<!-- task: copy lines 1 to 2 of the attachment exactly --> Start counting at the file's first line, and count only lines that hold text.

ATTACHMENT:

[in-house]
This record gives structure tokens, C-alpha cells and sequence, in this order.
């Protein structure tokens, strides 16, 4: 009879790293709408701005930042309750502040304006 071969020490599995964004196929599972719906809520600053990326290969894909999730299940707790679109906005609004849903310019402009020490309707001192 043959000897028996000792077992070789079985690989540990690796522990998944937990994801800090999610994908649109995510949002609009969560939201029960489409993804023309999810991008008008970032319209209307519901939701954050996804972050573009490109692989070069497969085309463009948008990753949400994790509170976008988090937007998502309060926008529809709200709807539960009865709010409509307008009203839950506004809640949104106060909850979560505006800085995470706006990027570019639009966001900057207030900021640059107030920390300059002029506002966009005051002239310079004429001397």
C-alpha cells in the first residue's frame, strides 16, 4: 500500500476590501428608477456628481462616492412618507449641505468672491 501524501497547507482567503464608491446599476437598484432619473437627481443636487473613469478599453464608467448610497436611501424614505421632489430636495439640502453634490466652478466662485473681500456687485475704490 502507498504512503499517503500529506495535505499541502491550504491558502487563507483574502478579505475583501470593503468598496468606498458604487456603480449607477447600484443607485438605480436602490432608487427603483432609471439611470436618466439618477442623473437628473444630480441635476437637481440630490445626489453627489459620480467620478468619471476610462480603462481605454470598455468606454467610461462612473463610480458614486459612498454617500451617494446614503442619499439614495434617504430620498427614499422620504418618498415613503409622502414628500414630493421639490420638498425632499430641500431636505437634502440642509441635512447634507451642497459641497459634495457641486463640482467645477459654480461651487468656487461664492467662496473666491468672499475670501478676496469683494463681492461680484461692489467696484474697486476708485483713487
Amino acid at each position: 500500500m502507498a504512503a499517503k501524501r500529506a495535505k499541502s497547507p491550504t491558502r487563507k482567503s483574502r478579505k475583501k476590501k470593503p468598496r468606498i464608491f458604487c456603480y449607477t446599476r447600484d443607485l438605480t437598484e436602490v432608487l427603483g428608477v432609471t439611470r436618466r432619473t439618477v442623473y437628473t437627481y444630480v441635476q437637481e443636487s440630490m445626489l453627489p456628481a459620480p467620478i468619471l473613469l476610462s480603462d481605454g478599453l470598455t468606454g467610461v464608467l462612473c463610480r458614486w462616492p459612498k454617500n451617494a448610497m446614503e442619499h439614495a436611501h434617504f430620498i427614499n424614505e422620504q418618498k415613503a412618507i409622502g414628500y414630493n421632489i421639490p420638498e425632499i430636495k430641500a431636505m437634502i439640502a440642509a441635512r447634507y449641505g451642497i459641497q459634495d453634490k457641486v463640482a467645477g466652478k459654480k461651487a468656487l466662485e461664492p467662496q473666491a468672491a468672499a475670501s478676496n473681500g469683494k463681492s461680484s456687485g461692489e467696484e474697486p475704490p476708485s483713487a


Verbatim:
[in-house]
This record gives structure tokens, C-alpha cells and sequence, in this order.